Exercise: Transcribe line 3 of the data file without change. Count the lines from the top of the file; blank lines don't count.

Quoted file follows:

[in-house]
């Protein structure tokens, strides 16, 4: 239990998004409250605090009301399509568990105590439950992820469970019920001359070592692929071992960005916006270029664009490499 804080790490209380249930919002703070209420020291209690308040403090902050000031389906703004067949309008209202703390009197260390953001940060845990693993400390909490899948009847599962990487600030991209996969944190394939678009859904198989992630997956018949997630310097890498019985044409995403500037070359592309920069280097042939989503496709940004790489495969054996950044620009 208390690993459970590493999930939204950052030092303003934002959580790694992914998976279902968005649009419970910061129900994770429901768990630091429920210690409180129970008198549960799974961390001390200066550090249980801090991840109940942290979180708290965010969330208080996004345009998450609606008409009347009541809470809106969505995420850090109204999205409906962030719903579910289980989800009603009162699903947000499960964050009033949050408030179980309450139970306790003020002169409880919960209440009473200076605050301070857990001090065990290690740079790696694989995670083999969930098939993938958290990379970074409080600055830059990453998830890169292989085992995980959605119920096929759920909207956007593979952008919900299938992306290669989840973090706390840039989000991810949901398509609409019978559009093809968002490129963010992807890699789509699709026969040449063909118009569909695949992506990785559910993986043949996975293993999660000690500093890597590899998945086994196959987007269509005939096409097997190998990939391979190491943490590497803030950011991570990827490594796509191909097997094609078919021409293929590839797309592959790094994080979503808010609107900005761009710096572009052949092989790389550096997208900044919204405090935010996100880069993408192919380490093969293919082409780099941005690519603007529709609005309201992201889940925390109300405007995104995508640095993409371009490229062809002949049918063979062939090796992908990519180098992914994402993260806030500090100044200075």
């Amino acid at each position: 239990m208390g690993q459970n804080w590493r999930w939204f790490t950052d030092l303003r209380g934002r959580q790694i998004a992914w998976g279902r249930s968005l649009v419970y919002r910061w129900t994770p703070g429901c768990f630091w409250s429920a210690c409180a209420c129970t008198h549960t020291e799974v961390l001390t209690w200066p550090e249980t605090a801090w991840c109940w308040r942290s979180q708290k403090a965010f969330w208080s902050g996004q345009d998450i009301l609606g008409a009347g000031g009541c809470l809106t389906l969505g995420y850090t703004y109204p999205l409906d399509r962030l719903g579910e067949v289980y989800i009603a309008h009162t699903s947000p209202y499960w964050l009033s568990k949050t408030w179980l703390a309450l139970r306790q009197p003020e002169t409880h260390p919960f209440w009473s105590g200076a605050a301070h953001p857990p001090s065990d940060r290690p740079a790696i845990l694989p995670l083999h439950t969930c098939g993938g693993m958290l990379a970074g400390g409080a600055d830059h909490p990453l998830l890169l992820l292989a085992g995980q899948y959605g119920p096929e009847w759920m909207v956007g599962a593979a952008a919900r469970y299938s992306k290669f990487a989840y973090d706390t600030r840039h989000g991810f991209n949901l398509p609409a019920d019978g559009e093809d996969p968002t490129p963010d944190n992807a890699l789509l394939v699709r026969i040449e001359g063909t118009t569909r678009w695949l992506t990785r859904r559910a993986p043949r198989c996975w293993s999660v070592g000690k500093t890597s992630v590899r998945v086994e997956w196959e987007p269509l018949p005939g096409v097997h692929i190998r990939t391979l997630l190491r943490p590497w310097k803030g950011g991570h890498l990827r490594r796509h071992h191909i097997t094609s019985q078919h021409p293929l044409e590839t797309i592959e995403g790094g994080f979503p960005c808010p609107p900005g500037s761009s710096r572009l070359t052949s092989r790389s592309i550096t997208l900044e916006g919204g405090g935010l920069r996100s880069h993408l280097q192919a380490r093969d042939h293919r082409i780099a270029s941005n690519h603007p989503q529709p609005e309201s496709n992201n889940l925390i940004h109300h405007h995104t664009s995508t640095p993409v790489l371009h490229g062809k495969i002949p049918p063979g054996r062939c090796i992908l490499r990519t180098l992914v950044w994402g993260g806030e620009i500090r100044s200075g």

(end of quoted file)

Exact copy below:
């Amino acid at each position: 239990m208390g690993q459970n804080w590493r999930w939204f790490t950052d030092l303003r209380g934002r959580q790694i998004a992914w998976g279902r249930s968005l649009v419970y919002r910061w129900t994770p703070g429901c768990f630091w409250s429920a210690c409180a209420c129970t008198h549960t020291e799974v961390l001390t209690w200066p550090e249980t605090a801090w991840c109940w308040r942290s979180q708290k403090a965010f969330w208080s902050g996004q345009d998450i009301l609606g008409a009347g000031g009541c809470l809106t389906l969505g995420y850090t703004y109204p999205l409906d399509r962030l719903g579910e067949v289980y989800i009603a309008h009162t699903s947000p209202y499960w964050l009033s568990k949050t408030w179980l703390a309450l139970r306790q009197p003020e002169t409880h260390p919960f209440w009473s105590g200076a605050a301070h953001p857990p001090s065990d940060r290690p740079a790696i845990l694989p995670l083999h439950t969930c098939g993938g693993m958290l990379a970074g400390g409080a600055d830059h909490p990453l998830l890169l992820l292989a085992g995980q899948y959605g119920p096929e009847w759920m909207v956007g599962a593979a952008a919900r469970y299938s992306k290669f990487a989840y973090d706390t600030r840039h989000g991810f991209n949901l398509p609409a019920d019978g559009e093809d996969p968002t490129p963010d944190n992807a890699l789509l394939v699709r026969i040449e001359g063909t118009t569909r678009w695949l992506t990785r859904r559910a993986p043949r198989c996975w293993s999660v070592g000690k500093t890597s992630v590899r998945v086994e997956w196959e987007p269509l018949p005939g096409v097997h692929i190998r990939t391979l997630l190491r943490p590497w310097k803030g950011g991570h890498l990827r490594r796509h071992h191909i097997t094609s019985q078919h021409p293929l044409e590839t797309i592959e995403g790094g994080f979503p960005c808010p609107p900005g500037s761009s710096r572009l070359t052949s092989r790389s592309i550096t997208l900044e916006g919204g405090g935010l920069r996100s880069h993408l280097q192919a380490r093969d042939h293919r082409i780099a270029s941005n690519h603007p989503q529709p609005e309201s496709n992201n889940l925390i940004h109300h405007h995104t664009s995508t640095p993409v790489l371009h490229g062809k495969i002949p049918p063979g054996r062939c090796i992908l490499r990519t180098l992914v950044w994402g993260g806030e620009i500090r100044s200075g």